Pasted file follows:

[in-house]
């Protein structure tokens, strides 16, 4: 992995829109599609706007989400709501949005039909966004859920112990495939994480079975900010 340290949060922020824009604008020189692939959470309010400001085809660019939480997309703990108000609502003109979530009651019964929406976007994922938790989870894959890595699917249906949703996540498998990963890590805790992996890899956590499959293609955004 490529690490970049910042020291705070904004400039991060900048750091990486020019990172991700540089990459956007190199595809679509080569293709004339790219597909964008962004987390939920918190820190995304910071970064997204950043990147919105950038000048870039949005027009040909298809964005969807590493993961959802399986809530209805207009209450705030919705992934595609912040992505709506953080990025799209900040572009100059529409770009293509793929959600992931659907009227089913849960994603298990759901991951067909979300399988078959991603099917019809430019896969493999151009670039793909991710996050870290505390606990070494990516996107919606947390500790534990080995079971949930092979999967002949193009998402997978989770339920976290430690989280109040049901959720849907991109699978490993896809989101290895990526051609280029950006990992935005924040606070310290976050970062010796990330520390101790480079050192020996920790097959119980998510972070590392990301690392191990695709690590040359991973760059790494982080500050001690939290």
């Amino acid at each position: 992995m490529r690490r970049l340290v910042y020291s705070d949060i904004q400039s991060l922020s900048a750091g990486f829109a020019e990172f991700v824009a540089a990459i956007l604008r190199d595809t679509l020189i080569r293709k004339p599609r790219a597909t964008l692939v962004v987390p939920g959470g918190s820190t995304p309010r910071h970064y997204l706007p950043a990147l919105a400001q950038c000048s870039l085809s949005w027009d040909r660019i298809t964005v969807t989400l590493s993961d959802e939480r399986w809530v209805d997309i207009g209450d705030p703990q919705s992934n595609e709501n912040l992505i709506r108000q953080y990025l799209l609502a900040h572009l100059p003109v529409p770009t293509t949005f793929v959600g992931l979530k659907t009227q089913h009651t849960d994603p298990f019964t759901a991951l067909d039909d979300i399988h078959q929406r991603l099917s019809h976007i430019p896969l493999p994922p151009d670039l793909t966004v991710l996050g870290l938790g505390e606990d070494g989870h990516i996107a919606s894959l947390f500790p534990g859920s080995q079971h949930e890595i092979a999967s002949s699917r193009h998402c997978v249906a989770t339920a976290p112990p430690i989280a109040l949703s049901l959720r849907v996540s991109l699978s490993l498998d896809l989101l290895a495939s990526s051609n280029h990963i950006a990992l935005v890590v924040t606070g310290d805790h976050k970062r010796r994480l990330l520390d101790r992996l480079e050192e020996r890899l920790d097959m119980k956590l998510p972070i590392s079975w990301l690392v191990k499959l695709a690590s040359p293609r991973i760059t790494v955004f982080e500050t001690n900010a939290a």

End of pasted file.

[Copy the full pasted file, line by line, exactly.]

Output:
[in-house]
């Protein structure tokens, strides 16, 4: 992995829109599609706007989400709501949005039909966004859920112990495939994480079975900010 340290949060922020824009604008020189692939959470309010400001085809660019939480997309703990108000609502003109979530009651019964929406976007994922938790989870894959890595699917249906949703996540498998990963890590805790992996890899956590499959293609955004 490529690490970049910042020291705070904004400039991060900048750091990486020019990172991700540089990459956007190199595809679509080569293709004339790219597909964008962004987390939920918190820190995304910071970064997204950043990147919105950038000048870039949005027009040909298809964005969807590493993961959802399986809530209805207009209450705030919705992934595609912040992505709506953080990025799209900040572009100059529409770009293509793929959600992931659907009227089913849960994603298990759901991951067909979300399988078959991603099917019809430019896969493999151009670039793909991710996050870290505390606990070494990516996107919606947390500790534990080995079971949930092979999967002949193009998402997978989770339920976290430690989280109040049901959720849907991109699978490993896809989101290895990526051609280029950006990992935005924040606070310290976050970062010796990330520390101790480079050192020996920790097959119980998510972070590392990301690392191990695709690590040359991973760059790494982080500050001690939290």
């Amino acid at each position: 992995m490529r690490r970049l340290v910042y020291s705070d949060i904004q400039s991060l922020s900048a750091g990486f829109a020019e990172f991700v824009a540089a990459i956007l604008r190199d595809t679509l020189i080569r293709k004339p599609r790219a597909t964008l692939v962004v987390p939920g959470g918190s820190t995304p309010r910071h970064y997204l706007p950043a990147l919105a400001q950038c000048s870039l085809s949005w027009d040909r660019i298809t964005v969807t989400l590493s993961d959802e939480r399986w809530v209805d997309i207009g209450d705030p703990q919705s992934n595609e709501n912040l992505i709506r108000q953080y990025l799209l609502a900040h572009l100059p003109v529409p770009t293509t949005f793929v959600g992931l979530k659907t009227q089913h009651t849960d994603p298990f019964t759901a991951l067909d039909d979300i399988h078959q929406r991603l099917s019809h976007i430019p896969l493999p994922p151009d670039l793909t966004v991710l996050g870290l938790g505390e606990d070494g989870h990516i996107a919606s894959l947390f500790p534990g859920s080995q079971h949930e890595i092979a999967s002949s699917r193009h998402c997978v249906a989770t339920a976290p112990p430690i989280a109040l949703s049901l959720r849907v996540s991109l699978s490993l498998d896809l989101l290895a495939s990526s051609n280029h990963i950006a990992l935005v890590v924040t606070g310290d805790h976050k970062r010796r994480l990330l520390d101790r992996l480079e050192e020996r890899l920790d097959m119980k956590l998510p972070i590392s079975w990301l690392v191990k499959l695709a690590s040359p293609r991973i760059t790494v955004f982080e500050t001690n900010a939290a």